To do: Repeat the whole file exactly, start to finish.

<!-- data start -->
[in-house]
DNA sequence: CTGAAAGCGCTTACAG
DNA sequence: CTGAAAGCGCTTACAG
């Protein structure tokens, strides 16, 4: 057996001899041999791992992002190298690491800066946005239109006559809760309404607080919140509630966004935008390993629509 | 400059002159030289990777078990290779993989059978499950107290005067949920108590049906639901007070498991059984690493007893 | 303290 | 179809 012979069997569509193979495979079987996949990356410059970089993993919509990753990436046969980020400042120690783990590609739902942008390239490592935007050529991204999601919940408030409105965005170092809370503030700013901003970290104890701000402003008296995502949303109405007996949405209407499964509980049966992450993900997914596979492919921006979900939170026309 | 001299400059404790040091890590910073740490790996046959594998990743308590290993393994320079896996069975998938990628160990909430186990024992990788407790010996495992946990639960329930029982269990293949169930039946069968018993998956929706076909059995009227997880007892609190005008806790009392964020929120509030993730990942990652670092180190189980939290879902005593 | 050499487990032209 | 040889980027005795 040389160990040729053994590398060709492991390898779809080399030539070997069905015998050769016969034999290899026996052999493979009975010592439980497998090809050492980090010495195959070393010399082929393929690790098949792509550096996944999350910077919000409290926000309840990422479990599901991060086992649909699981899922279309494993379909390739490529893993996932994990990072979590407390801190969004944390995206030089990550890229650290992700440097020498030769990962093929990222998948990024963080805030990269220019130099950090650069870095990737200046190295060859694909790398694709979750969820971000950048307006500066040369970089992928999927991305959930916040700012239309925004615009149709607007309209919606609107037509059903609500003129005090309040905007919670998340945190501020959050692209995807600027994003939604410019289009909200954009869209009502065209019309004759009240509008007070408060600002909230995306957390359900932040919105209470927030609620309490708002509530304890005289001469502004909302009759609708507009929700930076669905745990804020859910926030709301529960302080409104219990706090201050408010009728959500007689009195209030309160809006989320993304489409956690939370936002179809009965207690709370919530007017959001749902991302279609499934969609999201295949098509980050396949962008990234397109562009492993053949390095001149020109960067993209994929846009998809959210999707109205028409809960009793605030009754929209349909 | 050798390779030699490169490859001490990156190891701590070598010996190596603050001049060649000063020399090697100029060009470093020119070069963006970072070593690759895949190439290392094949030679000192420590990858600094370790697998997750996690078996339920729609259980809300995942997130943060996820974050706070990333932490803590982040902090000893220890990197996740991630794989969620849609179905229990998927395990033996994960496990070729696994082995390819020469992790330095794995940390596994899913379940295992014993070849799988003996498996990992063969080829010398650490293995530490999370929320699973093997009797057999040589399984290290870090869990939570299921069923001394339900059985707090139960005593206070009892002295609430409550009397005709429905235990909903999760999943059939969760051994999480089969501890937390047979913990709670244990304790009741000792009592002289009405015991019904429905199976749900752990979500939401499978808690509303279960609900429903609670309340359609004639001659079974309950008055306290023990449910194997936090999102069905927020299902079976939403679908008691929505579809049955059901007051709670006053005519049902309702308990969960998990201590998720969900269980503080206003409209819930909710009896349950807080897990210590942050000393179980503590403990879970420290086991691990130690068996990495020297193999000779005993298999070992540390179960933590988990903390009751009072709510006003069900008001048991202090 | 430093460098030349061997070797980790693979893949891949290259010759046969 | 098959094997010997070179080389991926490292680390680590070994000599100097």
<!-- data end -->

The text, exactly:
[in-house]
DNA sequence: CTGAAAGCGCTTACAG
DNA sequence: CTGAAAGCGCTTACAG
């Protein structure tokens, strides 16, 4: 057996001899041999791992992002190298690491800066946005239109006559809760309404607080919140509630966004935008390993629509 | 400059002159030289990777078990290779993989059978499950107290005067949920108590049906639901007070498991059984690493007893 | 303290 | 179809 012979069997569509193979495979079987996949990356410059970089993993919509990753990436046969980020400042120690783990590609739902942008390239490592935007050529991204999601919940408030409105965005170092809370503030700013901003970290104890701000402003008296995502949303109405007996949405209407499964509980049966992450993900997914596979492919921006979900939170026309 | 001299400059404790040091890590910073740490790996046959594998990743308590290993393994320079896996069975998938990628160990909430186990024992990788407790010996495992946990639960329930029982269990293949169930039946069968018993998956929706076909059995009227997880007892609190005008806790009392964020929120509030993730990942990652670092180190189980939290879902005593 | 050499487990032209 | 040889980027005795 040389160990040729053994590398060709492991390898779809080399030539070997069905015998050769016969034999290899026996052999493979009975010592439980497998090809050492980090010495195959070393010399082929393929690790098949792509550096996944999350910077919000409290926000309840990422479990599901991060086992649909699981899922279309494993379909390739490529893993996932994990990072979590407390801190969004944390995206030089990550890229650290992700440097020498030769990962093929990222998948990024963080805030990269220019130099950090650069870095990737200046190295060859694909790398694709979750969820971000950048307006500066040369970089992928999927991305959930916040700012239309925004615009149709607007309209919606609107037509059903609500003129005090309040905007919670998340945190501020959050692209995807600027994003939604410019289009909200954009869209009502065209019309004759009240509008007070408060600002909230995306957390359900932040919105209470927030609620309490708002509530304890005289001469502004909302009759609708507009929700930076669905745990804020859910926030709301529960302080409104219990706090201050408010009728959500007689009195209030309160809006989320993304489409956690939370936002179809009965207690709370919530007017959001749902991302279609499934969609999201295949098509980050396949962008990234397109562009492993053949390095001149020109960067993209994929846009998809959210999707109205028409809960009793605030009754929209349909 | 050798390779030699490169490859001490990156190891701590070598010996190596603050001049060649000063020399090697100029060009470093020119070069963006970072070593690759895949190439290392094949030679000192420590990858600094370790697998997750996690078996339920729609259980809300995942997130943060996820974050706070990333932490803590982040902090000893220890990197996740991630794989969620849609179905229990998927395990033996994960496990070729696994082995390819020469992790330095794995940390596994899913379940295992014993070849799988003996498996990992063969080829010398650490293995530490999370929320699973093997009797057999040589399984290290870090869990939570299921069923001394339900059985707090139960005593206070009892002295609430409550009397005709429905235990909903999760999943059939969760051994999480089969501890937390047979913990709670244990304790009741000792009592002289009405015991019904429905199976749900752990979500939401499978808690509303279960609900429903609670309340359609004639001659079974309950008055306290023990449910194997936090999102069905927020299902079976939403679908008691929505579809049955059901007051709670006053005519049902309702308990969960998990201590998720969900269980503080206003409209819930909710009896349950807080897990210590942050000393179980503590403990879970420290086991691990130690068996990495020297193999000779005993298999070992540390179960933590988990903390009751009072709510006003069900008001048991202090 | 430093460098030349061997070797980790693979893949891949290259010759046969 | 098959094997010997070179080389991926490292680390680590070994000599100097």